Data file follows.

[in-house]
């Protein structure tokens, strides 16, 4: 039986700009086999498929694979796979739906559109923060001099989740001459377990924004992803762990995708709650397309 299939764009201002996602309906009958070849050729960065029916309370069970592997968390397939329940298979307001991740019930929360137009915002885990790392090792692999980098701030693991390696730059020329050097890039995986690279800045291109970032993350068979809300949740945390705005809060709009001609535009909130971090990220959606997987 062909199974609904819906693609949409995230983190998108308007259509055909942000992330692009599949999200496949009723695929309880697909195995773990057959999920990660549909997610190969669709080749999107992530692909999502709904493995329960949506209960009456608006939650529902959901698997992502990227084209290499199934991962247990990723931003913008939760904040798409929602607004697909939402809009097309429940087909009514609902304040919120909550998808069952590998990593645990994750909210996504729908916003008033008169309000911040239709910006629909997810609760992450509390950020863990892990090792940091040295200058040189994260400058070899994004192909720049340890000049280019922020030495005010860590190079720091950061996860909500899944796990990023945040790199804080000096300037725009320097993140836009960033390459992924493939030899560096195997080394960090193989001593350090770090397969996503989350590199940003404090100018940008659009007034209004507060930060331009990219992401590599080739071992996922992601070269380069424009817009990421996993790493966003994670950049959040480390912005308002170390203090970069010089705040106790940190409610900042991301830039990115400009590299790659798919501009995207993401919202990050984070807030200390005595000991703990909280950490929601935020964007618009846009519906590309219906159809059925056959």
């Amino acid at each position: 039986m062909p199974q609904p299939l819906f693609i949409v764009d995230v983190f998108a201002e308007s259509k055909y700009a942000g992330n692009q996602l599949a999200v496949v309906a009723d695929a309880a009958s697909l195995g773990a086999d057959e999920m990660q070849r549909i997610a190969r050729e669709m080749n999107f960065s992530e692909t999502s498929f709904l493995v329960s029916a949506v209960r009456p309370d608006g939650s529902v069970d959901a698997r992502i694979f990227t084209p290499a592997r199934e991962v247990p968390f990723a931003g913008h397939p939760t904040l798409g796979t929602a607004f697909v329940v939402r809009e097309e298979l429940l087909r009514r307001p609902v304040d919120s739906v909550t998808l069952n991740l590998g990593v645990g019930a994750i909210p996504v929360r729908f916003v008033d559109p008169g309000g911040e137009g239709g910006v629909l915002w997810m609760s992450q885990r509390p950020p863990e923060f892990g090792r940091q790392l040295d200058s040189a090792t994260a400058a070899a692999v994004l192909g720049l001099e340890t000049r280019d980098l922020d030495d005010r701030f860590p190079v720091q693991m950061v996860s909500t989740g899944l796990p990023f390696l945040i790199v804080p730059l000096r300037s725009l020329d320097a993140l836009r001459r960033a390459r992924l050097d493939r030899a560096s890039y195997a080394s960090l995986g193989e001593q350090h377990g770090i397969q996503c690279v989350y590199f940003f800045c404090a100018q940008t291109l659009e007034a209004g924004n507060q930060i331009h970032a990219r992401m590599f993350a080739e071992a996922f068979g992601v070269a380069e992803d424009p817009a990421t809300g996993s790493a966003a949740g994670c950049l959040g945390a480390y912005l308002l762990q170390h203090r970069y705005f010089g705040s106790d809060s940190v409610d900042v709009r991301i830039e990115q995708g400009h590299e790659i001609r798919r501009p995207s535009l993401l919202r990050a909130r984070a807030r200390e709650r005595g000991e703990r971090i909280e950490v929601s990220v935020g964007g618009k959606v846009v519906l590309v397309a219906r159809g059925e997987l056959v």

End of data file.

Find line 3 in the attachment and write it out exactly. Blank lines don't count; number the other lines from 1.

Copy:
């Amino acid at each position: 039986m062909p199974q609904p299939l819906f693609i949409v764009d995230v983190f998108a201002e308007s259509k055909y700009a942000g992330n692009q996602l599949a999200v496949v309906a009723d695929a309880a009958s697909l195995g773990a086999d057959e999920m990660q070849r549909i997610a190969r050729e669709m080749n999107f960065s992530e692909t999502s498929f709904l493995v329960s029916a949506v209960r009456p309370d608006g939650s529902v069970d959901a698997r992502i694979f990227t084209p290499a592997r199934e991962v247990p968390f990723a931003g913008h397939p939760t904040l798409g796979t929602a607004f697909v329940v939402r809009e097309e298979l429940l087909r009514r307001p609902v304040d919120s739906v909550t998808l069952n991740l590998g990593v645990g019930a994750i909210p996504v929360r729908f916003v008033d559109p008169g309000g911040e137009g239709g910006v629909l915002w997810m609760s992450q885990r509390p950020p863990e923060f892990g090792r940091q790392l040295d200058s040189a090792t994260a400058a070899a692999v994004l192909g720049l001099e340890t000049r280019d980098l922020d030495d005010r701030f860590p190079v720091q693991m950061v996860s909500t989740g899944l796990p990023f390696l945040i790199v804080p730059l000096r300037s725009l020329d320097a993140l836009r001459r960033a390459r992924l050097d493939r030899a560096s890039y195997a080394s960090l995986g193989e001593q350090h377990g770090i397969q996503c690279v989350y590199f940003f800045c404090a100018q940008t291109l659009e007034a209004g924004n507060q930060i331009h970032a990219r992401m590599f993350a080739e071992a996922f068979g992601v070269a380069e992803d424009p817009a990421t809300g996993s790493a966003a949740g994670c950049l959040g945390a480390y912005l308002l762990q170390h203090r970069y705005f010089g705040s106790d809060s940190v409610d900042v709009r991301i830039e990115q995708g400009h590299e790659i001609r798919r501009p995207s535009l993401l919202r990050a909130r984070a807030r200390e709650r005595g000991e703990r971090i909280e950490v929601s990220v935020g964007g618009k959606v846009v519906l590309v397309a219906r159809g059925e997987l056959v």